For over 100 years, Georgia has been a premiere bobwhite quail hunting destination and the Georgia General Assembly even designated the bobwhite as the state game bird in 1970. During the last 75 years, Georgia’s landscape has gradually changed from a “sea” of bobwhite habitat that occurred primarily as an accidental by-product of land use, to a fragmented landscape comprised of small and often widely separated “islands” or fragments of habitat. That shift caused bobwhite populations to decline drastically, and consequently, so has the number of bobwhite hunters. However, there is a lot of interest and momentum for bobwhite restoration occurring and there is plenty of opportunity for success. The Georgia Department of Natural Resources, Wildlife Resource Division (WRD) is working with landowners through the Bobwhite Quail Initiative (BQI) to restore habitat for bobwhites, songbirds and other grassland dependent wildlife species.
Longleaf pine once occupied approximately 93 million acres from Virginia to Texas, but has been reduced to about 4 million acres. Longleaf is adapted to and very tolerant of fire and grows on different sites across the southeast. Its fire tolerance and canopy structure make it an excellent timber resource to be used in association with bobwhite management. Stands of longleaf that are planted at appropriate densities and prescribed burned frequently can yield excellent understory groundcover, a necessity for bobwhites and many other wildlife species in decline.
On June 25, 2014, WRD and the Longleaf Alliance hosted a Bobwhites and Longleaf field day at Silver Lake Wildlife Management Area, south of Bainbridge in Decatur County, with 25 landowners in attendance. The field day was cosponsored by Georgia Forestry Commission, Georgia Power, Lolly Creek Farm, The Joseph Jones Ecological Research Center at Ichauway, National Fish and Wildlife Foundation, Natural Resources Conservation Service, Quail Forever, Tall Timbers Research Station – Albany Quail Project, and USDA – Animal and Plant Health Inspection Service. Topics included longleaf pine establishment, bobwhite habitat restoration and management, habitat fragmentation, predator management, supplemental feeding, and managing pine stands for bobwhites.
WRD BQI Biologist Drew Larson describes the specific habitat needs of bobwhites and how habitat size, structure, and distribution affect how suitable an area is for bobwhites: “Research has shown that bobwhites are an area-sensitive species, meaning they need fairly large acreages of mostly contiguous, suitable habitat. Suitable habitat for bobwhites consists of native grasses, herbaceous plants, and scattered patches of shrubby cover that is managed with fire and disking on a 2 to 3-year rotation. This early successional habitat provides nesting, brooding, and protective cover bobwhites require.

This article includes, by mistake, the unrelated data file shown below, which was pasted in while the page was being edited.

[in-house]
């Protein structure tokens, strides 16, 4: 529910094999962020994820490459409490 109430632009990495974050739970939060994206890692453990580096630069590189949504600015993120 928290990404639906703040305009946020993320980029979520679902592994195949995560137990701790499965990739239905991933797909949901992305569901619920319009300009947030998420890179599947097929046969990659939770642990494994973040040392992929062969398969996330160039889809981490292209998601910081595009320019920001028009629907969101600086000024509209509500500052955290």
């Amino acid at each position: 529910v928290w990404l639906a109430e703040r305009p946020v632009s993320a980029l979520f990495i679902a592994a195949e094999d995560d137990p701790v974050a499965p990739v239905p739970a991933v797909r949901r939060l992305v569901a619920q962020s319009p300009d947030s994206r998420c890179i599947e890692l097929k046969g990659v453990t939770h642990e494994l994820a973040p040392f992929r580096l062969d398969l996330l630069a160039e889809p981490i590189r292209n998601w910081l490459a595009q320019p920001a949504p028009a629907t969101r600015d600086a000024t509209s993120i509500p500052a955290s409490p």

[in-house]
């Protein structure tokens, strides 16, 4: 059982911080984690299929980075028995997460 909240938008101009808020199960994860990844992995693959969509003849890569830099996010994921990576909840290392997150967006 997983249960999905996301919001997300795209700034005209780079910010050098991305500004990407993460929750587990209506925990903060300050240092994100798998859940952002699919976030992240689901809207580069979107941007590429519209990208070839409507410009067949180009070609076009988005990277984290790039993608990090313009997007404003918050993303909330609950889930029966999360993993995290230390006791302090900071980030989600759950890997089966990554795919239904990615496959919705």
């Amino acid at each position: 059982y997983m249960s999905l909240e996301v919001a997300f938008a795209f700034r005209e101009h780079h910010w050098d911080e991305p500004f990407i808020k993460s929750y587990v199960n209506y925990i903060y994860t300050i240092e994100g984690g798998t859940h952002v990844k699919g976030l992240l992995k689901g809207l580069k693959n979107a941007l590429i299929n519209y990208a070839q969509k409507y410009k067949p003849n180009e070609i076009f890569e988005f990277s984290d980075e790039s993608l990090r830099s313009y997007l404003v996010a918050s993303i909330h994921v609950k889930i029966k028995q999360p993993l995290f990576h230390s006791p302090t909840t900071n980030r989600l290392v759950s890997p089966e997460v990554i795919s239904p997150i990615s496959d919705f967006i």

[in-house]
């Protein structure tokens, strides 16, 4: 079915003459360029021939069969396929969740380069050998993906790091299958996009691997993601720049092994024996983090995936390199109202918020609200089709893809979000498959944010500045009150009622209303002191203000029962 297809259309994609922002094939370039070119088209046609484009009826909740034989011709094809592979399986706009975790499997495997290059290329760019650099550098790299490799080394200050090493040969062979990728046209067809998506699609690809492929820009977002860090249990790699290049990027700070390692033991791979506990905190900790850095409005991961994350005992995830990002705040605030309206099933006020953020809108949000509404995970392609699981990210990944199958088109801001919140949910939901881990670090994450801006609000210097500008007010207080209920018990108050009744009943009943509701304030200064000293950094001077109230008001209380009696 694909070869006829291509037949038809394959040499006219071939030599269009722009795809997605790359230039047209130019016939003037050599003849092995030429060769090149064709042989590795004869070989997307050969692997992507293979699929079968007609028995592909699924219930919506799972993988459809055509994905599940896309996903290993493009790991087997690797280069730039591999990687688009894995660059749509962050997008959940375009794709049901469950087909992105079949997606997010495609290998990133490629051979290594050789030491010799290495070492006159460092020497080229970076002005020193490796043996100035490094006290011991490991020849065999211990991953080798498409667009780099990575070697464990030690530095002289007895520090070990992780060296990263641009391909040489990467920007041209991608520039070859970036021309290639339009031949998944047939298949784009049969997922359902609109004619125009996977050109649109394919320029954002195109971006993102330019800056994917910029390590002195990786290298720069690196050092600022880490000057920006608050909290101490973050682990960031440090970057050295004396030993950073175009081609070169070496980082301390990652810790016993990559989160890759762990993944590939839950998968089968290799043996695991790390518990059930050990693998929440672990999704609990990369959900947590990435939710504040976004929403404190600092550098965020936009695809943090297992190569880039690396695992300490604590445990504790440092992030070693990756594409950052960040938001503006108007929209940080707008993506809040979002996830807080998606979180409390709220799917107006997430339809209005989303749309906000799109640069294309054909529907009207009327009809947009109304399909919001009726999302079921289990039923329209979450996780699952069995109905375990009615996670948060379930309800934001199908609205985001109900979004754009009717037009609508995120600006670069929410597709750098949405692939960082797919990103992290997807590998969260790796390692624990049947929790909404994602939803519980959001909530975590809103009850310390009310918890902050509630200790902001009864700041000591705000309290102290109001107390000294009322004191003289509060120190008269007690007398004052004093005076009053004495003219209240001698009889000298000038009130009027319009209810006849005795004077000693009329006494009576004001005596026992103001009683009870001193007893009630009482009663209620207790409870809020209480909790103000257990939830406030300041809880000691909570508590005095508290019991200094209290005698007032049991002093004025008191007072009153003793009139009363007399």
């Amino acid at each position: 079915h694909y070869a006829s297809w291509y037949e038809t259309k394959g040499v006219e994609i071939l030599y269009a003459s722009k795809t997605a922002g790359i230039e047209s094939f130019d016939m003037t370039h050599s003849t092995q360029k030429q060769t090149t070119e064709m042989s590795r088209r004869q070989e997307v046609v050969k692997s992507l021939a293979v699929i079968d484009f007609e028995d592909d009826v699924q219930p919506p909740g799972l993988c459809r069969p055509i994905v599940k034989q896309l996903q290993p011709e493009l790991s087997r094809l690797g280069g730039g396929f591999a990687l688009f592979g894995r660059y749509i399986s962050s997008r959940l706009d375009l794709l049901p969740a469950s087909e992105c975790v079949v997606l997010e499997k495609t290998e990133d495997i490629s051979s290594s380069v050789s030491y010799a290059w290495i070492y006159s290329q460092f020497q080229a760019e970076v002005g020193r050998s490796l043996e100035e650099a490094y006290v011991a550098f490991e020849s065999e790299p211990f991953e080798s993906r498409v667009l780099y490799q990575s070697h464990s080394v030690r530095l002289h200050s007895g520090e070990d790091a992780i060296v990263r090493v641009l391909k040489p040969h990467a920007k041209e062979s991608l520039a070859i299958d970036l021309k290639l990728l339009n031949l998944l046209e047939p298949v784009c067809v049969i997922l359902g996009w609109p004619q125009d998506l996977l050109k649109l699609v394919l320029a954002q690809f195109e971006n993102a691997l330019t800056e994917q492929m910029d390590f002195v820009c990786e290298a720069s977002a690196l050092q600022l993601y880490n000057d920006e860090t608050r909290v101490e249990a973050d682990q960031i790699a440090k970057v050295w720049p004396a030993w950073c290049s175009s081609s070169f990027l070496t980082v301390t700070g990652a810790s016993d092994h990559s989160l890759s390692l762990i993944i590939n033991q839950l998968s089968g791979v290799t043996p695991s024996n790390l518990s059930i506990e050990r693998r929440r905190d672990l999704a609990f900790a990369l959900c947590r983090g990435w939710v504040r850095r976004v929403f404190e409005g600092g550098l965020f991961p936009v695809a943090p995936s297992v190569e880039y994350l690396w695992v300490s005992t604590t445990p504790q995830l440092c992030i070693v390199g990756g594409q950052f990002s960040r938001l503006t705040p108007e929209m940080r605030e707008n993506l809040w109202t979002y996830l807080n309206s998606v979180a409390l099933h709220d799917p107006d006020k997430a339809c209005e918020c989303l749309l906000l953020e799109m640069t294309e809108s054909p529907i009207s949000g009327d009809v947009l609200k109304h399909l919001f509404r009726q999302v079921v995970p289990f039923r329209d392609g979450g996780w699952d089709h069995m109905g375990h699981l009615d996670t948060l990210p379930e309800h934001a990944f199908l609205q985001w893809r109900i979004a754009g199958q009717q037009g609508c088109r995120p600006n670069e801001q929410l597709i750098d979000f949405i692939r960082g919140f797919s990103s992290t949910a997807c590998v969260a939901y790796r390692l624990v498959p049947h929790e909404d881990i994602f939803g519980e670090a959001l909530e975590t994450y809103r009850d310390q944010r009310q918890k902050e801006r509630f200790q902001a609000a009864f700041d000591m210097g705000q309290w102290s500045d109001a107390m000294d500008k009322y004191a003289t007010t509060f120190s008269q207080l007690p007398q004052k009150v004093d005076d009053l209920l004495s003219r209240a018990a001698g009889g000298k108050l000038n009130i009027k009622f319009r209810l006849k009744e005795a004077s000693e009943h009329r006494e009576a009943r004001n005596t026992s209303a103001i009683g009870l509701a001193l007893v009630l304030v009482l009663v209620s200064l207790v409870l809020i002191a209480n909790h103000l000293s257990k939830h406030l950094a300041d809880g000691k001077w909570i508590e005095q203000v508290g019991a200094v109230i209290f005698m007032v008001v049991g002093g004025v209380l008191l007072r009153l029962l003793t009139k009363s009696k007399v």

“Pine stands can also be managed for bobwhites”, says Larson. “However, there are trade-off costs in reduced revenues from forest and timber products when pine stands are managed at a high intensity for bobwhites. Timber, especially loblolly and slash pine, needs to be maintained at lower volumes to ensure ample sunlight reaches the ground to grow the ground vegetation quail need. Longleaf pine is an excellent tree to manage in conjunction with quail because higher volumes can be maintained and still produce quality groundcover. Longleaf is also very fire tolerant and can be burned at a young age, allowing the frequent fire quail need to be applied throughout the life of the pine stand.”
“Through BQI, we are working with private landowners and land managers to restore and enhance habitat for bobwhites and other wildlife. Restoration efforts are being targeted into Focal Landscapes that have been identified as having the highest potential for success. Obtaining technical assistance from a BQI biologist for the development of a management plan is a great way to start improving bobwhite habitat. ” said Reggie Thackston, WRD Private Lands Program Manager and BQI coordinator.
“Georgia WRD is also placing more emphasis on quail management on select WMA’s in the southwestern part of the state”, says Thackston. “Several WMA’s are in landscapes that make them conducive to successful quail management. Albany Nursery, Chickasawhatchee, Elmodel, River Creek, and Silver Lake WMA’s all have potential for quail restoration. These public lands could also benefit from the newly-formed Florida-Georgia Quail Coalition, a partnership that will provide funding for quail habitat work on public lands from participating Quail Forever chapters.
Learn more about managing your land for bobwhites, the National Bobwhite Conservation Initiative in Georgia, and how to support bobwhite restoration efforts in Georgia at the WRD quail website, http://www.georgiawildlife.com/conservation/quail. For more information, contact Drew Larson at (478) 296-6176. For information on creating or joining a Quail Forever chapter, contact Talbott Parten at (229) 289-8199.
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